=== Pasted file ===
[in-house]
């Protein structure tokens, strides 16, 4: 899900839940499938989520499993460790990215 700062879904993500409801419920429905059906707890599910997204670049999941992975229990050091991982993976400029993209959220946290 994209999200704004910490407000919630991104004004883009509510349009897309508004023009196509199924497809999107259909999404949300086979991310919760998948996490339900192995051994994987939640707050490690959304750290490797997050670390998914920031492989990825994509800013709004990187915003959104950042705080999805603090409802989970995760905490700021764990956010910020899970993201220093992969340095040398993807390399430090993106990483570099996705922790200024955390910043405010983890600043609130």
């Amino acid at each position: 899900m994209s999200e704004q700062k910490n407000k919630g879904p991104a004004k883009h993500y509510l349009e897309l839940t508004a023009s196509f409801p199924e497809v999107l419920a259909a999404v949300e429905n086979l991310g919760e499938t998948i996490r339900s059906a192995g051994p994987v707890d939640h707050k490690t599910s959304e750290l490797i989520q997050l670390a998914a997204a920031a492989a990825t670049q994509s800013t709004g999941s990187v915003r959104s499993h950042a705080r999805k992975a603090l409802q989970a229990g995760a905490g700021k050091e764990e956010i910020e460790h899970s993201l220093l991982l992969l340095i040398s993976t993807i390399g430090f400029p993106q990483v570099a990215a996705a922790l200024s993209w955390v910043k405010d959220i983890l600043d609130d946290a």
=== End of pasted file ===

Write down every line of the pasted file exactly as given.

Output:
[in-house]
């Protein structure tokens, strides 16, 4: 899900839940499938989520499993460790990215 700062879904993500409801419920429905059906707890599910997204670049999941992975229990050091991982993976400029993209959220946290 994209999200704004910490407000919630991104004004883009509510349009897309508004023009196509199924497809999107259909999404949300086979991310919760998948996490339900192995051994994987939640707050490690959304750290490797997050670390998914920031492989990825994509800013709004990187915003959104950042705080999805603090409802989970995760905490700021764990956010910020899970993201220093992969340095040398993807390399430090993106990483570099996705922790200024955390910043405010983890600043609130």
């Amino acid at each position: 899900m994209s999200e704004q700062k910490n407000k919630g879904p991104a004004k883009h993500y509510l349009e897309l839940t508004a023009s196509f409801p199924e497809v999107l419920a259909a999404v949300e429905n086979l991310g919760e499938t998948i996490r339900s059906a192995g051994p994987v707890d939640h707050k490690t599910s959304e750290l490797i989520q997050l670390a998914a997204a920031a492989a990825t670049q994509s800013t709004g999941s990187v915003r959104s499993h950042a705080r999805k992975a603090l409802q989970a229990g995760a905490g700021k050091e764990e956010i910020e460790h899970s993201l220093l991982l992969l340095i040398s993976t993807i390399g430090f400029p993106q990483v570099a990215a996705a922790l200024s993209w955390v910043k405010d959220i983890l600043d609130d946290a």